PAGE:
Seamus Heaney 's poem and childhood recollection, Follower, depicts the admiration and respect he feels towards his father. Throughout the poem, the vivid description of his father working the fields goes from displaying Heaney’s idolization to expressing his numerous shortfallings to live up to his father 's legacy. With the extensive use of multi-sensual imagery and the use of a half rhyming scheme to create a more conversational feel, a deeper connection can be made with the reader. Furthermore, the use of numerous words found in the lexical field of farming, such as “sock” or “sod” not only help set the tone of the poem but also emphasize that to this young narrator, his world revolves around the life of farming. With the straightforward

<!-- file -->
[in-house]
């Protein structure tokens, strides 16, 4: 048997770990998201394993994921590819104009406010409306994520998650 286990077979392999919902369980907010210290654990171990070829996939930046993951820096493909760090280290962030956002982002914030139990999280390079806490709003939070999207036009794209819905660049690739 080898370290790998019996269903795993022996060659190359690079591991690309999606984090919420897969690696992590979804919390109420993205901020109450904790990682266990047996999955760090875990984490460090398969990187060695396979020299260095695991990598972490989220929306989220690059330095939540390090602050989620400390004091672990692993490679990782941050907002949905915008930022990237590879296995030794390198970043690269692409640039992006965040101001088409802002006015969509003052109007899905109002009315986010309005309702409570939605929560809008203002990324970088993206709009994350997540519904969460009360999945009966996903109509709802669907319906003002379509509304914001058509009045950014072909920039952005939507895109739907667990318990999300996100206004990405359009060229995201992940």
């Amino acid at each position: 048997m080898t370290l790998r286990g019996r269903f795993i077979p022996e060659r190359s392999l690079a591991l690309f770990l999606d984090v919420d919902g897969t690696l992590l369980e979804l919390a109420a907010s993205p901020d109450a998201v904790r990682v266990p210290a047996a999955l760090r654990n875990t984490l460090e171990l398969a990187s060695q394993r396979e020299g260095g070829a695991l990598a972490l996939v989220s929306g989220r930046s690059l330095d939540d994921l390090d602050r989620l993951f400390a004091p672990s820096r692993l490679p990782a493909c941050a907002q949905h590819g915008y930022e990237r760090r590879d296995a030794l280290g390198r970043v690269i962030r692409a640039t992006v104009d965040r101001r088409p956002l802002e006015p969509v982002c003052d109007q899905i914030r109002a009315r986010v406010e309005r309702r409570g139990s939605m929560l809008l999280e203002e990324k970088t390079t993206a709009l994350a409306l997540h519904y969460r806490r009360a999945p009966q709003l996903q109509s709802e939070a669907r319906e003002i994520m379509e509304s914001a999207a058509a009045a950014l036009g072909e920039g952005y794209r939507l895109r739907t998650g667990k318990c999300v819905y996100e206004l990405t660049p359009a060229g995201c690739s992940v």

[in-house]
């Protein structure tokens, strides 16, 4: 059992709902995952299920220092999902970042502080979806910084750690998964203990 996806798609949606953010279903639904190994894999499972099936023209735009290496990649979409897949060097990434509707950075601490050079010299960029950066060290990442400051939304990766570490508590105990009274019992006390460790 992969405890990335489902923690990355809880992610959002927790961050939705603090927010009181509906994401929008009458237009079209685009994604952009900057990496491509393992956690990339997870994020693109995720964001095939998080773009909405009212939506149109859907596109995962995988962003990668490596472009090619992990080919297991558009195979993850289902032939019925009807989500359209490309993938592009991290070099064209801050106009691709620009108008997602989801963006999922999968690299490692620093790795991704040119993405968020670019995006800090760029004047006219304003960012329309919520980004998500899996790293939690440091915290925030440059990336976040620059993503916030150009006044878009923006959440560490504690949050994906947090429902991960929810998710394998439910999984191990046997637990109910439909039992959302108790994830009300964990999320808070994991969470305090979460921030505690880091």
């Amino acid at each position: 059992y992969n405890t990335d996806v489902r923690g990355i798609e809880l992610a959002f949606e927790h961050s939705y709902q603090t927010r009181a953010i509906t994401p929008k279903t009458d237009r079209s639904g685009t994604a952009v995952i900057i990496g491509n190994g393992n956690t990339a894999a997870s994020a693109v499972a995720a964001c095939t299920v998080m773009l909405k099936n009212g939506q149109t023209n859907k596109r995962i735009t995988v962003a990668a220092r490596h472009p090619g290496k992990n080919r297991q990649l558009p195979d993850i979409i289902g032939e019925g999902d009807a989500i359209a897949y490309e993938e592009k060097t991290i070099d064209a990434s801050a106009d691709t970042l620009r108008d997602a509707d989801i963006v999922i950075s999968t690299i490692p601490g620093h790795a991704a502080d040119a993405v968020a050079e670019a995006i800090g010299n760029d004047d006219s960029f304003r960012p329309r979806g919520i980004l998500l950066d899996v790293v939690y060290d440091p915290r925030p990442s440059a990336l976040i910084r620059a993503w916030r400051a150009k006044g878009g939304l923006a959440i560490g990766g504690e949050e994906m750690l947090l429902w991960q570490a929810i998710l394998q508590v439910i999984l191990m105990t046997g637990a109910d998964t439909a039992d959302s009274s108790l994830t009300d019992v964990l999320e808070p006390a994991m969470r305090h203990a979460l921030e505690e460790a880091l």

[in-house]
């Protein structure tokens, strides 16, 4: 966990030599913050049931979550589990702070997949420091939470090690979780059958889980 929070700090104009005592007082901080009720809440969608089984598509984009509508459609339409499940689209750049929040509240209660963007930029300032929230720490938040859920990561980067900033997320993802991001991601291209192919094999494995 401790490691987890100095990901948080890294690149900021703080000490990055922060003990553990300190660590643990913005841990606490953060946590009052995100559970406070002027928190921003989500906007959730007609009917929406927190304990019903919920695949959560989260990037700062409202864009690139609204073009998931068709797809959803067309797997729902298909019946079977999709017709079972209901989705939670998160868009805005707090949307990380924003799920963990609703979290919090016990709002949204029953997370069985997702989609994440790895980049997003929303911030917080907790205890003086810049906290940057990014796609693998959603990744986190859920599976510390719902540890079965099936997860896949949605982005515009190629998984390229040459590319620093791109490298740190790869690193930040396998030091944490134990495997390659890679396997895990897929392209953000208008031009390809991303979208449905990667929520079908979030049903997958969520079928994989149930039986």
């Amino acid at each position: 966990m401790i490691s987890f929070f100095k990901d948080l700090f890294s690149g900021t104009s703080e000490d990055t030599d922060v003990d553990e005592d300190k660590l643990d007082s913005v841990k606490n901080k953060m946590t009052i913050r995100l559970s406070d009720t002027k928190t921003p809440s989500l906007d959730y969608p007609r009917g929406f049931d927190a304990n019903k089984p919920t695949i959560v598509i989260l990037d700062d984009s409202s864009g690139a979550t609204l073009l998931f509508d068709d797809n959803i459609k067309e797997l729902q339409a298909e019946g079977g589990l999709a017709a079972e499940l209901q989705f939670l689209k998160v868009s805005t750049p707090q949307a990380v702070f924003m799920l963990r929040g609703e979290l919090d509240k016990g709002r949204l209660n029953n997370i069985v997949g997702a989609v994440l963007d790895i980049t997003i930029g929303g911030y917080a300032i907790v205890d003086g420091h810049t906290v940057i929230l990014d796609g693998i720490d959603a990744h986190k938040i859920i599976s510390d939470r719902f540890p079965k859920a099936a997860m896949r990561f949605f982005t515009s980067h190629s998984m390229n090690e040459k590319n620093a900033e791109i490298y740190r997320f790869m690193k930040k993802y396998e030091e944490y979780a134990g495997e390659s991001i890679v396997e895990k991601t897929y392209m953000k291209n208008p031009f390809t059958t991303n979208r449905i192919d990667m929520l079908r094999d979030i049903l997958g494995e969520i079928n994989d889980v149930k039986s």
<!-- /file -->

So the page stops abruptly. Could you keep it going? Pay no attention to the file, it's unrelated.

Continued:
The first section of In Memoriam A. H. H. also mirrors Tennyson’s poetic beginnings with strong Romantic overtones. His evocation of nature as participating in the grieving process falls under the category of Romantic poetry with not only a focus on nature but also the depiction of poetry acting as a mirror to both nature and emotion. The solitude of Tennyson in the beginning of the poem is also Romantic in its allusion to poetic isolation, a common practice and expectation of Romantic poets. In the beginning, the grieving process is a solitary action between the poet and his writing, which contain his musings about nature: “At this time he makes of art a private ceremony, a votive offering to the friend on whose sympathetic encouragements